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1171.   Goldbach's Conjecture
Time Limit: 1.0 Seconds   Memory Limit: 65536K
Total Runs: 7547   Accepted Runs: 2450



In 1742, Christian Goldbach, a German amateur mathematician, sent a letter to Leonhard Euler in which he made the following conjecture:
Every even number greater than 4 can be
written as the sum of two odd prime numbers.
For example:
  • 8 = 3 + 5. Both 3 and 5 are odd prime numbers.
  • 20 = 3 + 17 = 7 + 13.
  • 42 = 5 + 37 = 11 + 31 = 13 + 29 = 19 + 23.
Today it is still unproven whether the conjecture is right. (Oh wait, I have the proof of course, but it is too long to write it on the margin of this page.)

Anyway, your task is now to verify Goldbach's conjecture for all even numbers less than a million.

Input Specification

The input file will contain one or more test cases.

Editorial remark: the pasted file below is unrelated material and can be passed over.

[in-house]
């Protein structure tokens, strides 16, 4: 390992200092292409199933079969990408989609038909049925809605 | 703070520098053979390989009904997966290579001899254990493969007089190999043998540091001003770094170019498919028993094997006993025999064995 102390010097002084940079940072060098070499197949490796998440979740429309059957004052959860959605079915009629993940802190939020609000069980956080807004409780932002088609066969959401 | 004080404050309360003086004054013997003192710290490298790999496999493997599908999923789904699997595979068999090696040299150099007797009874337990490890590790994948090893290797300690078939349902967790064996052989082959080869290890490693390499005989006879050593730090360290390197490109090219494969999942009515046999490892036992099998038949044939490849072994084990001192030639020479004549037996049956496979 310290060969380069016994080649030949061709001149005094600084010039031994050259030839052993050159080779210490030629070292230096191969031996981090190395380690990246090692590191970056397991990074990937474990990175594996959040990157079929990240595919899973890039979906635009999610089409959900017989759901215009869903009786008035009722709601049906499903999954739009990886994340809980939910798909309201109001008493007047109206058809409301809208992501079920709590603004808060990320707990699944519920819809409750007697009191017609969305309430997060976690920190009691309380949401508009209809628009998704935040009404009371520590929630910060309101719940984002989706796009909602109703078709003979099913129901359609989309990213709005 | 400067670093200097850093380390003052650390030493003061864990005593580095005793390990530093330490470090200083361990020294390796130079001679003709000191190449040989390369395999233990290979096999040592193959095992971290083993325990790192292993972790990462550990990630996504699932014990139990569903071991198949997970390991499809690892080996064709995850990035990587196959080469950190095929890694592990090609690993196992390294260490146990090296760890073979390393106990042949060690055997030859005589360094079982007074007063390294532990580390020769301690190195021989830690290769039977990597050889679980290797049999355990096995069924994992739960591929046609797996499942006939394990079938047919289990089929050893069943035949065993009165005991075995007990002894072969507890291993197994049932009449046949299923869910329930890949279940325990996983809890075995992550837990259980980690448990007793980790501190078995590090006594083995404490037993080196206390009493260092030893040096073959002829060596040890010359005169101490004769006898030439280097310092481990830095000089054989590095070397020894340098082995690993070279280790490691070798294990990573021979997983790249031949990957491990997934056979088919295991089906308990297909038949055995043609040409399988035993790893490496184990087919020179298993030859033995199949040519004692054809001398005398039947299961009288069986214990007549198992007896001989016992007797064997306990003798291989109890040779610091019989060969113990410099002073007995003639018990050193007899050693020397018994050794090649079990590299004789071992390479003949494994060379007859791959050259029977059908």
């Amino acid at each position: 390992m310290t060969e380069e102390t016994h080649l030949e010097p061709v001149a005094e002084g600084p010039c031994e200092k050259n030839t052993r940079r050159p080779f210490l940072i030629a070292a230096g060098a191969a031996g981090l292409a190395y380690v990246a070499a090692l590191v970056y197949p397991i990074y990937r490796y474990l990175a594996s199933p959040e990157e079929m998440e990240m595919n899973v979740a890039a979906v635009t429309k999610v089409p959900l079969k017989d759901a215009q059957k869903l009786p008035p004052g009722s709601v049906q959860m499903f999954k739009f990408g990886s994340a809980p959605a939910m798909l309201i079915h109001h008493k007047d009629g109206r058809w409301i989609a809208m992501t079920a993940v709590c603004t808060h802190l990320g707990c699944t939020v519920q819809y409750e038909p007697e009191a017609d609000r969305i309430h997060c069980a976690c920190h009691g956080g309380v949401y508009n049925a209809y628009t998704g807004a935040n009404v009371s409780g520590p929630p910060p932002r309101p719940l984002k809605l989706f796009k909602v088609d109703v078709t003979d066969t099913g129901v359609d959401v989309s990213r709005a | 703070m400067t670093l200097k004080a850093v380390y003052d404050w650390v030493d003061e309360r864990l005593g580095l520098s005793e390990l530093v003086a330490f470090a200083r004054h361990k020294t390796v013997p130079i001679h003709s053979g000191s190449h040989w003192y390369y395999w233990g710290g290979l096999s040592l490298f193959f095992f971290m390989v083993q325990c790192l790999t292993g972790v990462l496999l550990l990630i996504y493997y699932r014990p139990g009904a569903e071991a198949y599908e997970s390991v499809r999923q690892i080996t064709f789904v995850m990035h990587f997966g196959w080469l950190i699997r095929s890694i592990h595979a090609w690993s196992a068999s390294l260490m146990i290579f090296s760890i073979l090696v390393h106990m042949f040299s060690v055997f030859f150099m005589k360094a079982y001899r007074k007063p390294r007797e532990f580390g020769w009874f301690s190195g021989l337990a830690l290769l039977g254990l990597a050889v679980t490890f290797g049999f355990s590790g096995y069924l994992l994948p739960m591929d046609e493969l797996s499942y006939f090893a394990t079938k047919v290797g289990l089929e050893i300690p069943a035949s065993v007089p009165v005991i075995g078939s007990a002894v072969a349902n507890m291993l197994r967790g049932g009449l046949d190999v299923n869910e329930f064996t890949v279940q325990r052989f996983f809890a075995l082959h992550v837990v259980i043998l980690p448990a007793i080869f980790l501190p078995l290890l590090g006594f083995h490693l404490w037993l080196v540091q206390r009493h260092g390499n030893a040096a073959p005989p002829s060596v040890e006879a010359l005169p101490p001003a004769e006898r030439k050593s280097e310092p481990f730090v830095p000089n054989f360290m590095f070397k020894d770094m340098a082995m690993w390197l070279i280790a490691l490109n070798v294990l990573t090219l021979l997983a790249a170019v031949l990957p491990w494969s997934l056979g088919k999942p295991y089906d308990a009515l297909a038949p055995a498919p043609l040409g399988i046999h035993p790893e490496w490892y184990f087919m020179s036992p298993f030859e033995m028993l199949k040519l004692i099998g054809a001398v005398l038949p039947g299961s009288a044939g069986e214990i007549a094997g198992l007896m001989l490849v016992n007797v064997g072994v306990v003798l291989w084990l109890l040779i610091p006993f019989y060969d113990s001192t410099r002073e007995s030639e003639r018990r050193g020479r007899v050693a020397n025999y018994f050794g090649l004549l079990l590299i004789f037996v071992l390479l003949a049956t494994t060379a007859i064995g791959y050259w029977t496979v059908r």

Each test case consists of one even integer n with 6 ≤ n < 1000000.
Input will be terminated by a value of 0 for n.

Output Specification

For each test case, print one line of the form n = a + b, where a and b are odd primes. Numbers and operators should be separated by exactly one blank like in the sample output below. If there is more than one pair of odd primes adding up to n, choose the pair where the difference b - a is maximized. If there is no such pair, print a line saying "Goldbach's conjecture is wrong."

Sample Input

8
20
42
0

Sample Output

8 = 3 + 5
20 = 3 + 17
42 = 5 + 37


Source: University of Ulm Local Contest 1998
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